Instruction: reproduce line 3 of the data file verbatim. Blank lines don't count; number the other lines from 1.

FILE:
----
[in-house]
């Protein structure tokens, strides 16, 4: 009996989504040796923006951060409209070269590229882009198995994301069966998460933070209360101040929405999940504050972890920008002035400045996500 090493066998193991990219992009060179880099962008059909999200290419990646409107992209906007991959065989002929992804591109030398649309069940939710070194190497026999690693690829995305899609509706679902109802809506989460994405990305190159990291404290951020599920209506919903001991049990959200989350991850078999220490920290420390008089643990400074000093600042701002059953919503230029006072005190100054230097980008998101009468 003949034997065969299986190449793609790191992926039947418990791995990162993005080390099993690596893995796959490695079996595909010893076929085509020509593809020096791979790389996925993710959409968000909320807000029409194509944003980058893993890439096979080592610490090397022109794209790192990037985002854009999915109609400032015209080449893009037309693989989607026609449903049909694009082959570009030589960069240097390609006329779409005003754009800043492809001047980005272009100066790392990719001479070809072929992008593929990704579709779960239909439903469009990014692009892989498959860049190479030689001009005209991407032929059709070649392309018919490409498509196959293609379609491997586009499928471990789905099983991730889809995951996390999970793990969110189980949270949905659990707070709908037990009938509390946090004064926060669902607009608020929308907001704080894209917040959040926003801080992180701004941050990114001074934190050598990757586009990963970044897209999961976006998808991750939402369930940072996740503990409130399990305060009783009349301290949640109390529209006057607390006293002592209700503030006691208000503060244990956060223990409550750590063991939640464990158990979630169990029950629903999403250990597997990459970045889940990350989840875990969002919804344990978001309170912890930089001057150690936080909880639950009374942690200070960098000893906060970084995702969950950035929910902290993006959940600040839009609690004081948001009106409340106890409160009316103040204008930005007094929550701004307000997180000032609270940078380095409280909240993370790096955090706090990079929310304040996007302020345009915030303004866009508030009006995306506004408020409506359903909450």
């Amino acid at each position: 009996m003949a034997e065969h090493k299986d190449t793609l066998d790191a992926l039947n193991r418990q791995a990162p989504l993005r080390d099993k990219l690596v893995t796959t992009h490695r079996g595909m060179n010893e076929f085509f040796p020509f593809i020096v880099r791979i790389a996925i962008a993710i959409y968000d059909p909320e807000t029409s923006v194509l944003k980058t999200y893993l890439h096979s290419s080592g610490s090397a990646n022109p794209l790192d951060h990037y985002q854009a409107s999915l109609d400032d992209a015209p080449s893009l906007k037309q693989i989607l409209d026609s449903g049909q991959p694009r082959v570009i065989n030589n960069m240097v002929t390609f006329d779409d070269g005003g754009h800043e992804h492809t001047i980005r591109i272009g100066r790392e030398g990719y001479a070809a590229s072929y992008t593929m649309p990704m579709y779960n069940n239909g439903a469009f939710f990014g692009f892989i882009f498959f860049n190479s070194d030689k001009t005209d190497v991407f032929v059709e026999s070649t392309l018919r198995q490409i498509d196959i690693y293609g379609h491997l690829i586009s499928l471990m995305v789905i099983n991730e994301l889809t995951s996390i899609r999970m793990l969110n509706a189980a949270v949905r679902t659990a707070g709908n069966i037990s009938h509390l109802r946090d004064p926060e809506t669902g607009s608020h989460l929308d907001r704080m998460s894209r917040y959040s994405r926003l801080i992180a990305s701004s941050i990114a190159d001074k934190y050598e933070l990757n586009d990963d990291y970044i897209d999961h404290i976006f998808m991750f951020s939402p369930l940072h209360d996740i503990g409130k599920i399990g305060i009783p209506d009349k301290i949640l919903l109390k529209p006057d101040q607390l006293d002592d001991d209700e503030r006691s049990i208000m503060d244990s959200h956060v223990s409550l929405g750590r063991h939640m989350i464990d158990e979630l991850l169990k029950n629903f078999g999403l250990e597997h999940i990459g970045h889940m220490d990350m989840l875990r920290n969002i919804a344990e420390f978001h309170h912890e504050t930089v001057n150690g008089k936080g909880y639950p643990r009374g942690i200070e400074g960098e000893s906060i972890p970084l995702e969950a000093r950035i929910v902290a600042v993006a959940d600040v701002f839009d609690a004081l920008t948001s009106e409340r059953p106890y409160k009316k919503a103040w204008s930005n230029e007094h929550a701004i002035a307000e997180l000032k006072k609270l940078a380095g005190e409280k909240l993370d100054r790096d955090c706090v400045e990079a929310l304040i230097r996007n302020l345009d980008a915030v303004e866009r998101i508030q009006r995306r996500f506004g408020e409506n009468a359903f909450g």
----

């Amino acid at each position: 009996m003949a034997e065969h090493k299986d190449t793609l066998d790191a992926l039947n193991r418990q791995a990162p989504l993005r080390d099993k990219l690596v893995t796959t992009h490695r079996g595909m060179n010893e076929f085509f040796p020509f593809i020096v880099r791979i790389a996925i962008a993710i959409y968000d059909p909320e807000t029409s923006v194509l944003k980058t999200y893993l890439h096979s290419s080592g610490s090397a990646n022109p794209l790192d951060h990037y985002q854009a409107s999915l109609d400032d992209a015209p080449s893009l906007k037309q693989i989607l409209d026609s449903g049909q991959p694009r082959v570009i065989n030589n960069m240097v002929t390609f006329d779409d070269g005003g754009h800043e992804h492809t001047i980005r591109i272009g100066r790392e030398g990719y001479a070809a590229s072929y992008t593929m649309p990704m579709y779960n069940n239909g439903a469009f939710f990014g692009f892989i882009f498959f860049n190479s070194d030689k001009t005209d190497v991407f032929v059709e026999s070649t392309l018919r198995q490409i498509d196959i690693y293609g379609h491997l690829i586009s499928l471990m995305v789905i099983n991730e994301l889809t995951s996390i899609r999970m793990l969110n509706a189980a949270v949905r679902t659990a707070g709908n069966i037990s009938h509390l109802r946090d004064p926060e809506t669902g607009s608020h989460l929308d907001r704080m998460s894209r917040y959040s994405r926003l801080i992180a990305s701004s941050i990114a190159d001074k934190y050598e933070l990757n586009d990963d990291y970044i897209d999961h404290i976006f998808m991750f951020s939402p369930l940072h209360d996740i503990g409130k599920i399990g305060i009783p209506d009349k301290i949640l919903l109390k529209p006057d101040q607390l006293d002592d001991d209700e503030r006691s049990i208000m503060d244990s959200h956060v223990s409550l929405g750590r063991h939640m989350i464990d158990e979630l991850l169990k029950n629903f078999g999403l250990e597997h999940i990459g970045h889940m220490d990350m989840l875990r920290n969002i919804a344990e420390f978001h309170h912890e504050t930089v001057n150690g008089k936080g909880y639950p643990r009374g942690i200070e400074g960098e000893s906060i972890p970084l995702e969950a000093r950035i929910v902290a600042v993006a959940d600040v701002f839009d609690a004081l920008t948001s009106e409340r059953p106890y409160k009316k919503a103040w204008s930005n230029e007094h929550a701004i002035a307000e997180l000032k006072k609270l940078a380095g005190e409280k909240l993370d100054r790096d955090c706090v400045e990079a929310l304040i230097r996007n302020l345009d980008a915030v303004e866009r998101i508030q009006r995306r996500f506004g408020e409506n009468a359903f909450g």